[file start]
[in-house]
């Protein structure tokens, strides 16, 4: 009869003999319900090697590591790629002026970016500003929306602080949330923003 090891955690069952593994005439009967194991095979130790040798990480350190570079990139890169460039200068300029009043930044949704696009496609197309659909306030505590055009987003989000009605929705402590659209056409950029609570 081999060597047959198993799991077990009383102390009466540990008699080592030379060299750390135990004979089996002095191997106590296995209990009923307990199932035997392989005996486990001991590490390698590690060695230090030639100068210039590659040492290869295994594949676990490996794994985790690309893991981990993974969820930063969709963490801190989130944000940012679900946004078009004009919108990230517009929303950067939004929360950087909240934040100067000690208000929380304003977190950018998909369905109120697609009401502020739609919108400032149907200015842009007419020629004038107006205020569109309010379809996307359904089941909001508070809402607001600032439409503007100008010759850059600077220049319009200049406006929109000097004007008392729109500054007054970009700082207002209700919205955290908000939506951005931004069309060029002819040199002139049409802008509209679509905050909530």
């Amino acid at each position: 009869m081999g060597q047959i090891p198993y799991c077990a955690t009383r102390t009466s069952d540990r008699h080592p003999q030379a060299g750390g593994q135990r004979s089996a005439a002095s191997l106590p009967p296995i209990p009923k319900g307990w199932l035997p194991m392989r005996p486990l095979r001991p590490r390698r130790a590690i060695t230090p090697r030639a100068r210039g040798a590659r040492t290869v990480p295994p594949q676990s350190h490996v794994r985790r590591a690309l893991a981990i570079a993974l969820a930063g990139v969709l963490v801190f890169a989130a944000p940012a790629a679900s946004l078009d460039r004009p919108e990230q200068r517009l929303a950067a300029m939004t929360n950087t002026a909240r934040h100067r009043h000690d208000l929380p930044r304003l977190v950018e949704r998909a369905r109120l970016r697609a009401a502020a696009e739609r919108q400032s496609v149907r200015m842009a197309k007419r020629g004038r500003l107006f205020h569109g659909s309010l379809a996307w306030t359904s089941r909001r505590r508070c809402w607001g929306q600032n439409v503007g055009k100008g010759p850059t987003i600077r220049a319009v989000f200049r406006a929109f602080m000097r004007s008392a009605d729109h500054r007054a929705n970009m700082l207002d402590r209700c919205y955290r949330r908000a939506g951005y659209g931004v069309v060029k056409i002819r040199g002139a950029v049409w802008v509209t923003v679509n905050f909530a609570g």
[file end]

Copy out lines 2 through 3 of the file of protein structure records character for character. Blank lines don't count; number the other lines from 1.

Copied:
């Protein structure tokens, strides 16, 4: 009869003999319900090697590591790629002026970016500003929306602080949330923003 090891955690069952593994005439009967194991095979130790040798990480350190570079990139890169460039200068300029009043930044949704696009496609197309659909306030505590055009987003989000009605929705402590659209056409950029609570 081999060597047959198993799991077990009383102390009466540990008699080592030379060299750390135990004979089996002095191997106590296995209990009923307990199932035997392989005996486990001991590490390698590690060695230090030639100068210039590659040492290869295994594949676990490996794994985790690309893991981990993974969820930063969709963490801190989130944000940012679900946004078009004009919108990230517009929303950067939004929360950087909240934040100067000690208000929380304003977190950018998909369905109120697609009401502020739609919108400032149907200015842009007419020629004038107006205020569109309010379809996307359904089941909001508070809402607001600032439409503007100008010759850059600077220049319009200049406006929109000097004007008392729109500054007054970009700082207002209700919205955290908000939506951005931004069309060029002819040199002139049409802008509209679509905050909530």
């Amino acid at each position: 009869m081999g060597q047959i090891p198993y799991c077990a955690t009383r102390t009466s069952d540990r008699h080592p003999q030379a060299g750390g593994q135990r004979s089996a005439a002095s191997l106590p009967p296995i209990p009923k319900g307990w199932l035997p194991m392989r005996p486990l095979r001991p590490r390698r130790a590690i060695t230090p090697r030639a100068r210039g040798a590659r040492t290869v990480p295994p594949q676990s350190h490996v794994r985790r590591a690309l893991a981990i570079a993974l969820a930063g990139v969709l963490v801190f890169a989130a944000p940012a790629a679900s946004l078009d460039r004009p919108e990230q200068r517009l929303a950067a300029m939004t929360n950087t002026a909240r934040h100067r009043h000690d208000l929380p930044r304003l977190v950018e949704r998909a369905r109120l970016r697609a009401a502020a696009e739609r919108q400032s496609v149907r200015m842009a197309k007419r020629g004038r500003l107006f205020h569109g659909s309010l379809a996307w306030t359904s089941r909001r505590r508070c809402w607001g929306q600032n439409v503007g055009k100008g010759p850059t987003i600077r220049a319009v989000f200049r406006a929109f602080m000097r004007s008392a009605d729109h500054r007054a929705n970009m700082l207002d402590r209700c919205y955290r949330r908000a939506g951005y659209g931004v069309v060029k056409i002819r040199g002139a950029v049409w802008v509209t923003v679509n905050f909530a609570g």